Enhancing literacy through Story Dogs.

An interview with Janine Sigley - Co-Founder of Story Dogs.

Enhancing literacy through Story Dogs.

An interview with Janine Sigley - Co-Founder of Story Dogs.



After witnessing first-hand the power of using dogs to make reading more accessible in schools, Angela interviews Janine Sigley, the co-founder of Story Dogs. Story Dogs is a non-profit organisation whose mission is to make reading fun for children so they become confident lifelong readers. In this episode, Angela and Janine talk about the importance of reducing the overwhelm of reading and helping kids approach reading through the lens of fun. The episode also covers ways teachers and parents can help to foster a love of reading, even in the most reluctant reader.

Episode Transcription


Story Dogs: www.storydogs.org.au

Become a volunteer: https://www.storydogs.org.au/how-to-volunteer

Books mentioned:

Graeme Base: http://graemebase.com.au/

Mem Fox: https://memfox.com/

Alison Lester: https://alisonlester.com/



Dogs  read  volunteers  books  kids  children  story  life  people  school  big  podcast  teachers  program  support  jack russell  fun



Angela: Welcome to A Kid's Life Podcast. I'm Angela Lockwood. And for the last 20 years, I have been working in schools, supporting teachers to build inclusive classrooms. Through A Kid's Life Podcast, my goal is to help us, adults, better understand the complexities of life as a kid. My guests and I share stories, reflections, and simple strategies to support kids of all needs as they walk through life. So whether you're looking for inspiration, direction, guidance, tips, or just a laugh, A Kid's Life podcast is the place for you. Enjoy.


Angela: Welcome to A Kid's Life Podcast. I'm Angela Lockwood and I wanted to bring you something today that I was exposed to many years ago through my work in one of my local primary schools. And that was the work of Story Dogs. And Story Dogs is based on a successful American literacy program, which is all about reading education assistance dogs, which I think is very cleverly acronyms by read very well done. It was launched back in 1999, which seems like forever ago in Utah. And it was really a comprehensive literacy program that was built around children and young adults and young adolescents and helped them to be able to read through the support of dogs. Now that sounds a bit strange, maybe for some people, how it doesn't teach your child how to read, but we'll get into that. But it's really funny, I'm going to speak to one of the co-founders Janine Sigley shortly, but it's a 100% volunteer driven program, which really is amazing considering they're in over 300 primary schools across Australia. 

Now for me, it's really quite funny even to be talking about dogs, because I've been known to say I'd rather have a child, another child than have a dog in my life. And like what, it was always a joke that I just don't get why people love dogs. I didn't get dog ownership, I'd go to markets and see all these crazy things for dogs with you know, pearly leads and all this. And I'd be like, Oh my gosh, why would you even bother. So it was something that I knew that dogs were cute, and I was happy to sort of look at them being cute, but to actually own one and have to clean up their poop and do all that sort of stuff. Never interested me. You know, as a kid I was only ever having I would have a goldfish, and a guinea pig. And my goldfish lived in a bowl on top of the speaker in my bedroom. And you know that when we had the big boom boxes, so clearly that died. And then a guinea pig was eaten by a rat. And so my early experiences were quite traumatic, which probably leads to what I never wanted any other pets. But that was until I had a daughter who, since she could speak, always asked if we could have a dog. And I always said no, I will have another child, you will have another brother or sister before we ever get a dog. And her persistence is absolutely impressive. And it took nine years because the first two years of her life she couldn't speak. So it took her nine years to you know get to a point where I sort of crumbled and I welcomed a dog into our lives.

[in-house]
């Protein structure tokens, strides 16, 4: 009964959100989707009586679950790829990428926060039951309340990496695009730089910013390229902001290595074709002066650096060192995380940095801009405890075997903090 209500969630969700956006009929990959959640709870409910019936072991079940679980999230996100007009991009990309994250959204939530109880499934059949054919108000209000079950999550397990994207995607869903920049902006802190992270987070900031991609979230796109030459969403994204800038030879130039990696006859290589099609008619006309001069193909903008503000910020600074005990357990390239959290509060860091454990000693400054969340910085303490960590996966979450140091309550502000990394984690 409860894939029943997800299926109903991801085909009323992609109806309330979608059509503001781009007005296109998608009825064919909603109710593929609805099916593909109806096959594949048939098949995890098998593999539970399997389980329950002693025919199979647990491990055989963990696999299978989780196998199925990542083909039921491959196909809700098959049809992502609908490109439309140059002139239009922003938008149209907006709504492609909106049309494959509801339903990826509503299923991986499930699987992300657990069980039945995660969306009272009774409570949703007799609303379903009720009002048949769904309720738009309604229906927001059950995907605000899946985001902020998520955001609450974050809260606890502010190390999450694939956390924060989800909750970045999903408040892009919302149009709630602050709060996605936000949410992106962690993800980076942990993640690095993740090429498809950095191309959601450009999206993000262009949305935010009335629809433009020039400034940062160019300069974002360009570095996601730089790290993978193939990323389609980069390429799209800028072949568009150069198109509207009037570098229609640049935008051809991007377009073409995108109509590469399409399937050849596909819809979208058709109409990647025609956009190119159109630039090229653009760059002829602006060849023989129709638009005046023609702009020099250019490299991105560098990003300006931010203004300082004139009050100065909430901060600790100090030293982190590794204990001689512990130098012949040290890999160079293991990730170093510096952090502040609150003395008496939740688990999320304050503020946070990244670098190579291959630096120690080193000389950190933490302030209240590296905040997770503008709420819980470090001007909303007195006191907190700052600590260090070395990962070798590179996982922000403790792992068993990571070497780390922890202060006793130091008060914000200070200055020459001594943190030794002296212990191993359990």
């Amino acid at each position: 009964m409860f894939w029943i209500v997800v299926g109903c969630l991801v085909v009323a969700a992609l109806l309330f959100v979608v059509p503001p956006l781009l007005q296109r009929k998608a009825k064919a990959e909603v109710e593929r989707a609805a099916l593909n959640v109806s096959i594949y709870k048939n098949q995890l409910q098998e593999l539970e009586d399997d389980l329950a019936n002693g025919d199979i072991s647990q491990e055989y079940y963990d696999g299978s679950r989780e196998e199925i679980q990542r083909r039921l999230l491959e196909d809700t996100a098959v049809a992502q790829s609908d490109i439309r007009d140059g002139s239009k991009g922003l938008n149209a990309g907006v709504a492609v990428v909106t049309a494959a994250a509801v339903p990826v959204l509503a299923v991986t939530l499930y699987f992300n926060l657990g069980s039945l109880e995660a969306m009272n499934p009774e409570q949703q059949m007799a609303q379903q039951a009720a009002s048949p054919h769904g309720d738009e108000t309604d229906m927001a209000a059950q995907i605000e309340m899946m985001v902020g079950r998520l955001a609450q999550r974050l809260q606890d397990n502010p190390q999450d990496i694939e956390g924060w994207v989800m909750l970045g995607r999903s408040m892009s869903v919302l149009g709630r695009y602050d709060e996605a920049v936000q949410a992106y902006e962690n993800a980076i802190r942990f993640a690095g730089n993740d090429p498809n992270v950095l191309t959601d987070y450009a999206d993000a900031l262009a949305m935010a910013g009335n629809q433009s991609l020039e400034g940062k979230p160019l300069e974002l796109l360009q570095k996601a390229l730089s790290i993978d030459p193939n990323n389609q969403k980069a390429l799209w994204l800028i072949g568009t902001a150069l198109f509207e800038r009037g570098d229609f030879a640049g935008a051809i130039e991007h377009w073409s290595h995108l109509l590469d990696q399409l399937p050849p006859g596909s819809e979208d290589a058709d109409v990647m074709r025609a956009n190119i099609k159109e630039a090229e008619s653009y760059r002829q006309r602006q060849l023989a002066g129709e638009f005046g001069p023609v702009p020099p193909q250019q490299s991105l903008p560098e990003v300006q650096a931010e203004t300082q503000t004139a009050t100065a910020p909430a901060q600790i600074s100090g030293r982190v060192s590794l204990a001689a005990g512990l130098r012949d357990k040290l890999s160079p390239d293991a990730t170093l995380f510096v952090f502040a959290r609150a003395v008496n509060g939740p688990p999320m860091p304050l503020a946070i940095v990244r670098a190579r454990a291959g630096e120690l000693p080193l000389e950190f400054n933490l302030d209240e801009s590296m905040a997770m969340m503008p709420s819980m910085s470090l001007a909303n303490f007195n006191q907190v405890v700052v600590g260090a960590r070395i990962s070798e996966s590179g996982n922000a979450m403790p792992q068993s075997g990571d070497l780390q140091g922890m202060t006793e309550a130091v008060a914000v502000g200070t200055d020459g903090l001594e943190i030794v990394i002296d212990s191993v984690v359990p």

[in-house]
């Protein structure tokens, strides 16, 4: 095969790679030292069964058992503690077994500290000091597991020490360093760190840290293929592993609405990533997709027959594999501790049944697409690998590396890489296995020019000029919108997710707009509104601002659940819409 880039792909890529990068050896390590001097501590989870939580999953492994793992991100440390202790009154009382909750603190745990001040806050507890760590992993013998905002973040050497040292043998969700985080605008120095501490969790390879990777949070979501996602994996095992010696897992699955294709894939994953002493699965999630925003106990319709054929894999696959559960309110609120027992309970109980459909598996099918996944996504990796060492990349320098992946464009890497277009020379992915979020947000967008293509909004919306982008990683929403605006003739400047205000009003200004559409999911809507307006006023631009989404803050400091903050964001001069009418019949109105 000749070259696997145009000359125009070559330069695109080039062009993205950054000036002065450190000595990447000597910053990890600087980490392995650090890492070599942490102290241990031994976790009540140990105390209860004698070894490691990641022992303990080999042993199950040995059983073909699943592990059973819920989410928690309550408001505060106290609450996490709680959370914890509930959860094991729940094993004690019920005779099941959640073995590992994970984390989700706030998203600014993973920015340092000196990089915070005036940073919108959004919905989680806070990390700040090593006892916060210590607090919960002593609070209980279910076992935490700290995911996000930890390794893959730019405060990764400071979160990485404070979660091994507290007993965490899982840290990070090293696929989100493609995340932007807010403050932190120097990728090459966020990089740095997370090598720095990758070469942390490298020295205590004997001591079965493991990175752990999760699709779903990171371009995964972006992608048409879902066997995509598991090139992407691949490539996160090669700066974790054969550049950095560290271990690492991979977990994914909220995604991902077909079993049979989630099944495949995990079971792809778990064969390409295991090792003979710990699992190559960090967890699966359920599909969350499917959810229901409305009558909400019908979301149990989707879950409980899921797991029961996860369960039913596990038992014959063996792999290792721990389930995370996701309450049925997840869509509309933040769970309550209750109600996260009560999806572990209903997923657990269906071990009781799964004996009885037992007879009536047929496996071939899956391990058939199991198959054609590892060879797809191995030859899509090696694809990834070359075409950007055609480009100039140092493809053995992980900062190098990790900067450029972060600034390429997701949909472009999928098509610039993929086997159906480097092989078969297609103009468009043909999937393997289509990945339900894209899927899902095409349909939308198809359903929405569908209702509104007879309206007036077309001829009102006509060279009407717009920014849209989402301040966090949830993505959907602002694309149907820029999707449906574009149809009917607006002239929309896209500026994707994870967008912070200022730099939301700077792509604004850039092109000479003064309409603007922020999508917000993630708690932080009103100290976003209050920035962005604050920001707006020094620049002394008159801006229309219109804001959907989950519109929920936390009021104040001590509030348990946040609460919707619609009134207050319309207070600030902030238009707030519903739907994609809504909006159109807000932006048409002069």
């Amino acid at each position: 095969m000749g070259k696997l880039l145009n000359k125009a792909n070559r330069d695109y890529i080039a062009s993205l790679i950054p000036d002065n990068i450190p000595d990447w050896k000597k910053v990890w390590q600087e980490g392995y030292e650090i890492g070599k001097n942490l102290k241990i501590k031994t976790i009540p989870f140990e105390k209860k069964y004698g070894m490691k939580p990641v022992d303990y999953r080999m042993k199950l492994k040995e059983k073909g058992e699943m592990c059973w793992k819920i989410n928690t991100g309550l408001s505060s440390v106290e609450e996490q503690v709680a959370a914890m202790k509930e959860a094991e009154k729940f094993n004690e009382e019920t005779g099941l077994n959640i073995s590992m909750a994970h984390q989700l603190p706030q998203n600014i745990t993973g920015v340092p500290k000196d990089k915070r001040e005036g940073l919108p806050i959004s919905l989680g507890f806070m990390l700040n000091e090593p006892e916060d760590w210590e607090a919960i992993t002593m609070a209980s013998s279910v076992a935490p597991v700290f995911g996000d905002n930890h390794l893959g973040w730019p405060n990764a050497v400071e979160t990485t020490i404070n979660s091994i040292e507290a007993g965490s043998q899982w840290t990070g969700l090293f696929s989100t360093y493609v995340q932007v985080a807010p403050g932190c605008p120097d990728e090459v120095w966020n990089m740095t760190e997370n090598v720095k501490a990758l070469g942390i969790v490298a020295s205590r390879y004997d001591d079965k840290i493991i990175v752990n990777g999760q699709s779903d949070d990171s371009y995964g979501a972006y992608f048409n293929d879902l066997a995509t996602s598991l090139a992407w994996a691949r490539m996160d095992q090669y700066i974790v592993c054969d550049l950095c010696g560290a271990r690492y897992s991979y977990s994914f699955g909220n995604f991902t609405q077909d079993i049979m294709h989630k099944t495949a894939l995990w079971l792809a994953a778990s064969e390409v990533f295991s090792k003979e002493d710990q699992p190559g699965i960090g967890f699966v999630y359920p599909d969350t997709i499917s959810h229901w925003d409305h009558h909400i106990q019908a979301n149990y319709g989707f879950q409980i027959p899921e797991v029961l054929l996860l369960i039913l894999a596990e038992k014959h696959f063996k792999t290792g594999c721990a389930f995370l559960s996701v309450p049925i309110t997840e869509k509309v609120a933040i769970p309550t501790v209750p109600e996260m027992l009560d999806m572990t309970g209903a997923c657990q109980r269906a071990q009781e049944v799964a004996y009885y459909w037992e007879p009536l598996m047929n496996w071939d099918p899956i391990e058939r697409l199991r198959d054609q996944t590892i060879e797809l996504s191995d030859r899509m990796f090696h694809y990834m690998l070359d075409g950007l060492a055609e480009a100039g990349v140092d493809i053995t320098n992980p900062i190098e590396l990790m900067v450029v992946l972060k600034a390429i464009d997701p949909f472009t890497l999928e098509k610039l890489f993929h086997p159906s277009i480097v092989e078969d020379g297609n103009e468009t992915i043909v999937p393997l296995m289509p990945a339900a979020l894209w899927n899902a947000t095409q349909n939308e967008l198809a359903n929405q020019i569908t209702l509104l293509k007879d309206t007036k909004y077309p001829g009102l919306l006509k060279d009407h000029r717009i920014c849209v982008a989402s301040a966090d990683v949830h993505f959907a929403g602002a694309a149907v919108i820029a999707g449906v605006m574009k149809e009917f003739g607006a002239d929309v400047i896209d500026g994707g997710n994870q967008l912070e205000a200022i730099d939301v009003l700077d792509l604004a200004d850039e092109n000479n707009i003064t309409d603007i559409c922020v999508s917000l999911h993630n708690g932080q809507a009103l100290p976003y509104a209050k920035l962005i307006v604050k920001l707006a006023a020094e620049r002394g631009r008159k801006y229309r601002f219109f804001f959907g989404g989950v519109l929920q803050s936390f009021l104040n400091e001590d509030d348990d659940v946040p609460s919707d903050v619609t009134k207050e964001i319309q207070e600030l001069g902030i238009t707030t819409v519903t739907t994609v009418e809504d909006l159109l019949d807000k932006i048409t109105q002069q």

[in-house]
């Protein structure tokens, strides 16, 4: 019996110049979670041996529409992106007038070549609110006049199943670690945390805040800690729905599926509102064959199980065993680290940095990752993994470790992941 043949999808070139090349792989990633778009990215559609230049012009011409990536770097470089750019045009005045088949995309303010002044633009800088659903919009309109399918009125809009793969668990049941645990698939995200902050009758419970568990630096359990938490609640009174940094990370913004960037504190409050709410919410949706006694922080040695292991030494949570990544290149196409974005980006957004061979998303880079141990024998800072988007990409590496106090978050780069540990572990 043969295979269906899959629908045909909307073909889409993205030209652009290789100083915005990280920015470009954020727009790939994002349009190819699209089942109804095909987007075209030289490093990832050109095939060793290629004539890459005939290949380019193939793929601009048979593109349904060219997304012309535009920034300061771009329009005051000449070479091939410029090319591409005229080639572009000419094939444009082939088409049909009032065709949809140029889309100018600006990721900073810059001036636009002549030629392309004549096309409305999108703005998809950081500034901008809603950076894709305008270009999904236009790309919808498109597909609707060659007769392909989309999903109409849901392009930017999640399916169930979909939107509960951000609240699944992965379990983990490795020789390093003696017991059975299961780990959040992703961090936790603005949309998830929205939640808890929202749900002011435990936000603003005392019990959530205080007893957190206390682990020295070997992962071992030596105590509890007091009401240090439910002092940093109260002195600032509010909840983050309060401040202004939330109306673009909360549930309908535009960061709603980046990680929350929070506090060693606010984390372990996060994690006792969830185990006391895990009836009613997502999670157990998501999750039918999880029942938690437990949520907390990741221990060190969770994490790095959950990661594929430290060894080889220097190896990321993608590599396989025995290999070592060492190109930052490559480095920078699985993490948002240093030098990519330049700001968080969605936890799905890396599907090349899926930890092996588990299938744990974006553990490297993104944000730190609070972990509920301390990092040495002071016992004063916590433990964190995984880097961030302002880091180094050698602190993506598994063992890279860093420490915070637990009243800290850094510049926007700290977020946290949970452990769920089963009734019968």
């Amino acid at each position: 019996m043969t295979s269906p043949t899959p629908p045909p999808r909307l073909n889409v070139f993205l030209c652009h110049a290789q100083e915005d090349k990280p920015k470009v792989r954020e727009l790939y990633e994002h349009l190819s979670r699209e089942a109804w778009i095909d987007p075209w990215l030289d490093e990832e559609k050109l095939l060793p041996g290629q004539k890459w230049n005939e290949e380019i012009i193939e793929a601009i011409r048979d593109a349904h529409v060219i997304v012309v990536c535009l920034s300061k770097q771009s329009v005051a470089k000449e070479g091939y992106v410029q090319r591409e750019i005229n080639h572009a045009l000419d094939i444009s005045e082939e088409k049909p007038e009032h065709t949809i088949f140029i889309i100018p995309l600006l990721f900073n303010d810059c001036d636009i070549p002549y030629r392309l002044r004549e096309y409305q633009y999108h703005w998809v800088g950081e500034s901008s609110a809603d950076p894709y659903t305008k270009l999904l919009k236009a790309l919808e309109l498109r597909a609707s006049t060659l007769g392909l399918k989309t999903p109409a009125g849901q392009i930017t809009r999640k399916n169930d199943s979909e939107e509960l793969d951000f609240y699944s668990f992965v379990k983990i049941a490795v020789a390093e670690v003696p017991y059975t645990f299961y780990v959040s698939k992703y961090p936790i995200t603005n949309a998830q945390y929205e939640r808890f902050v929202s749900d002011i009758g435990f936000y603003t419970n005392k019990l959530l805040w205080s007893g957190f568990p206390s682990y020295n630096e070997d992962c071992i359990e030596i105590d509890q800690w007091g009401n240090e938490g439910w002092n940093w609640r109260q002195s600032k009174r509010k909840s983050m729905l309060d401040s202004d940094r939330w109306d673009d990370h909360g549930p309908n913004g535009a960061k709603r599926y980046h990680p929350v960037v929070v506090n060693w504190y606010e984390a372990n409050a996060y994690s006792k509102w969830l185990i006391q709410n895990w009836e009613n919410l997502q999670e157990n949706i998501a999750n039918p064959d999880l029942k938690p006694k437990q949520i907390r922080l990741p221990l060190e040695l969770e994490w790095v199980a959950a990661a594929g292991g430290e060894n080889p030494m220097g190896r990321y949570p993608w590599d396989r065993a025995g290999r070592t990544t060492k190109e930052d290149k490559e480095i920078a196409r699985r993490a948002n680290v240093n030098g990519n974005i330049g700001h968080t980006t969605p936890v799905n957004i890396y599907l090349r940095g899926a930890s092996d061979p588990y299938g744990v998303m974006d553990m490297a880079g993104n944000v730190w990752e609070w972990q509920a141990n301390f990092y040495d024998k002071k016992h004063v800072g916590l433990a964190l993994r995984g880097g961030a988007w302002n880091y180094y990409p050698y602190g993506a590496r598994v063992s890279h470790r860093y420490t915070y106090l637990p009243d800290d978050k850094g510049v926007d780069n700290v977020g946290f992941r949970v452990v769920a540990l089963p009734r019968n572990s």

And that was only this year and it was a little Jack Russell pup, little Buddy and I am going to stand here and say that my not wanting to have a dog my entire life completely changed the minute I saw my little Jack Russell pup look at me. And from that moment on Yes, I've even had portraits done of my family with my little Jack Russell and I adore him and love him so much. So I will put my hand on my heart. I am sorry to all the dog owners I have judged my entire life. I understand. And I can actually say the benefits to your mental well being and your physical well being. Oh my gosh, and just bringing calm into your life by having a dog so this whole story and backstory about why I'm so excited to speak to Janine because I now understand firsthand without judgment why dogs are so important in everybody's life, including my own. I was fortunate a few years ago to see Story Dogs in action in the school, like I said, and it was just amazing to see how children who usually were classified as being quite hyperactive or couldn't read become so calm and just read to beautiful little puppies. So I welcome Janine Sigley to the A Kid’s Life podcast and Janine I am so sorry for giving you a little heart palpitation in the intro when I said I don't understand why people would want dogs. Welcome.


Janine: Good morning, Angela. Yes, it was oh my goodness I thought, am I on the wrong program.


Angela: I should have told you that prior to connecting but I like seeing my podcast go. Yes, Story Dogs just for listeners, can you tell us a little bit about what Story Dogs is? It's pretty self explanatory in its title. But it's so much more powerful than what the title says.


Janine: Our Story Dogs is a reading support program for primary school children. And we take dogs into schools and help children learn to read. But the magic happens with the dog coming into school and the child coming out of the classroom, and sitting one on one for about 20 minutes with the dog and the handler. And changing that environment for the child and having to go at their own pace and just chilling out with a wonderful dog. And a person who's going to listen, without judgment, is where the magic happens. So every child that we see gets to be with that dog every week at the same time, they look forward to those sessions. And they can just relax and go at their own pace, and have some fun with a book. So we let the teachers teach. And we make the sessions fun and interactive with the dog and just being there. The child's self confidence and literacy skills just keep going up and up.